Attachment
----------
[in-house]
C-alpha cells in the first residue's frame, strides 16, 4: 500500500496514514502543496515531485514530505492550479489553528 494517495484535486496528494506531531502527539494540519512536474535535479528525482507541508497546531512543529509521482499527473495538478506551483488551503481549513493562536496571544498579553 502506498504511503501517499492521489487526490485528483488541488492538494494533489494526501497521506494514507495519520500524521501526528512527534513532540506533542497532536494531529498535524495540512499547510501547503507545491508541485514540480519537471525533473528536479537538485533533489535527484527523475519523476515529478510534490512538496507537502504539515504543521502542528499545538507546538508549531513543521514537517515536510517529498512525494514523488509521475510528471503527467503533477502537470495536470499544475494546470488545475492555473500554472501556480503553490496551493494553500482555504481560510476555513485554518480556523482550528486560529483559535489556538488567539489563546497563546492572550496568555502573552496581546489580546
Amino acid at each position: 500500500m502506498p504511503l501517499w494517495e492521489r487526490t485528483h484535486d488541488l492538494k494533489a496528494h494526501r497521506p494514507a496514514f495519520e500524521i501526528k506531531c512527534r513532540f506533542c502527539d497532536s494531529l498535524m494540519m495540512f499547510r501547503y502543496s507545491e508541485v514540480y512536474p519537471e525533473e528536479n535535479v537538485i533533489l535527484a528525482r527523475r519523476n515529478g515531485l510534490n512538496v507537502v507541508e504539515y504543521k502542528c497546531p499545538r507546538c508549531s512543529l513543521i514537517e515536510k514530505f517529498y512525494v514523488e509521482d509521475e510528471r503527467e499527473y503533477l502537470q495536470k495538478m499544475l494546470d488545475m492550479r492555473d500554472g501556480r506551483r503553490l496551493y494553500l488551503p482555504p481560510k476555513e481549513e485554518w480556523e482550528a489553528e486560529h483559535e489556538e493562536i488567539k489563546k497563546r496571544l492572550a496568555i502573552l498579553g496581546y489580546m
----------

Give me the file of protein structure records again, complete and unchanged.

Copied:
[in-house]
C-alpha cells in the first residue's frame, strides 16, 4: 500500500496514514502543496515531485514530505492550479489553528 494517495484535486496528494506531531502527539494540519512536474535535479528525482507541508497546531512543529509521482499527473495538478506551483488551503481549513493562536496571544498579553 502506498504511503501517499492521489487526490485528483488541488492538494494533489494526501497521506494514507495519520500524521501526528512527534513532540506533542497532536494531529498535524495540512499547510501547503507545491508541485514540480519537471525533473528536479537538485533533489535527484527523475519523476515529478510534490512538496507537502504539515504543521502542528499545538507546538508549531513543521514537517515536510517529498512525494514523488509521475510528471503527467503533477502537470495536470499544475494546470488545475492555473500554472501556480503553490496551493494553500482555504481560510476555513485554518480556523482550528486560529483559535489556538488567539489563546497563546492572550496568555502573552496581546489580546
Amino acid at each position: 500500500m502506498p504511503l501517499w494517495e492521489r487526490t485528483h484535486d488541488l492538494k494533489a496528494h494526501r497521506p494514507a496514514f495519520e500524521i501526528k506531531c512527534r513532540f506533542c502527539d497532536s494531529l498535524m494540519m495540512f499547510r501547503y502543496s507545491e508541485v514540480y512536474p519537471e525533473e528536479n535535479v537538485i533533489l535527484a528525482r527523475r519523476n515529478g515531485l510534490n512538496v507537502v507541508e504539515y504543521k502542528c497546531p499545538r507546538c508549531s512543529l513543521i514537517e515536510k514530505f517529498y512525494v514523488e509521482d509521475e510528471r503527467e499527473y503533477l502537470q495536470k495538478m499544475l494546470d488545475m492550479r492555473d500554472g501556480r506551483r503553490l496551493y494553500l488551503p482555504p481560510k476555513e481549513e485554518w480556523e482550528a489553528e486560529h483559535e489556538e493562536i488567539k489563546k497563546r496571544l492572550a496568555i502573552l498579553g496581546y489580546m